The Association is a beneficiary of the Transnational Giving Europe network, which enables tax-efficient international donations. Why did you decide to join the network and what opportunities has it brought?

Jane da Most: Being part of the network has allowed us to offer an efficient service to our international donors and in particular to British donors. One of our first supporters was the British fashion designer Vivienne Westwood. She created the hashtag “Venice for the Venetians, Venice for the World” for us. With this, she wants to signal that Venice survives and thrives thanks to its resident population, while international support is needed to strengthen it and counteract the erosive effect of mass tourism. On the other hand, Venice represents a practical example of resilience for the world.

As a beneficiary of TGE, you have the opportunity to expand fundraising initiatives to different countries in Europe: are you expanding your audience of supporters?

Jane da Mosto: So far we have received contributions mainly from UK supporters through the TGE network. This is also thanks to the contacts of the two founders of the association, Jane da Mosto and Liza Fior, as well as the special bond between Venice and the British.

We have recently enjoyed great attention from the French, Spanish, German and Scandinavian media, and it would be desirable to find funders in these countries as well – tax relief is therefore an important factor, along with the guarantee associated with TGE’s recognition and monitoring of NGOs.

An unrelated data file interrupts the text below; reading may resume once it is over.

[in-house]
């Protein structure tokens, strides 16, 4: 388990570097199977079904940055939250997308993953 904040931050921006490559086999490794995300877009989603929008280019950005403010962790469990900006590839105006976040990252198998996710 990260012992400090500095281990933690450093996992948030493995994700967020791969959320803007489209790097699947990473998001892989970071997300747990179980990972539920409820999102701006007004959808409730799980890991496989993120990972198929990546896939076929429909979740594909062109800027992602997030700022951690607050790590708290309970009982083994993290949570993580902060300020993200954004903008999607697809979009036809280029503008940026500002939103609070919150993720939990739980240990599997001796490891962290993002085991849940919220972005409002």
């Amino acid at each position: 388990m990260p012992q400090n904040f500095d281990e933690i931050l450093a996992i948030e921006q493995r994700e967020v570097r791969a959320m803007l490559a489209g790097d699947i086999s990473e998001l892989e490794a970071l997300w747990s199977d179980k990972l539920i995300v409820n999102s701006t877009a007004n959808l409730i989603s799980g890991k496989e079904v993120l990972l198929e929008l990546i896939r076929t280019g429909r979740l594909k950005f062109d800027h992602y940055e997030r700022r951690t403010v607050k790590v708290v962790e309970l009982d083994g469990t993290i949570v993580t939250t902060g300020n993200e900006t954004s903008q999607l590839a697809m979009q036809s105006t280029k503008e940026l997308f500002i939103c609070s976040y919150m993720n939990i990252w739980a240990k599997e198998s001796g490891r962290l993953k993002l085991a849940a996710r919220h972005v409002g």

Among the activities carried out by the Association there is a specific initiative for the Lagoon of Venice to restore its unique ecosystem. What is the role of We are here Venice in the panorama of initiatives to protect the ecosystem in Italy and Europe?

Jane da Mosto: Throughout Europe, pressure from human activities has compromised wetlands, transition areas between land and water. Venice and its Lagoon are emblematic of this richness and fragility. Wetlands are characterised by different types of habitats including estuaries, marshes, peat bogs and are home to 40% of living species. They capture carbon dioxide, remove pollutants and protect against flooding. Europe has already lost 90% of these areas, resulting in loss of biodiversity, water, food, devastating floods and fires, subsidence and coastal erosion. WahV is part of a European consortium called “WaterLANDS”, one of the first projects funded under the European New Green Deal, focused on restoring this type of ecosystem and ensuring local capacity building to adopt all the good practices that will emerge from the project. 

Are there any similar projects in Europe that have inspired you?

Jane da Mosto: WahV is part of the Global Cruise Activist Network, which organises and shares information, expertise and resources on the impacts of large ships, both locally and globally; it is therefore in continuous contact with associations around the world, with whom there is a mutual exchange of inspiration and knowledge.

More information about We are here Venice: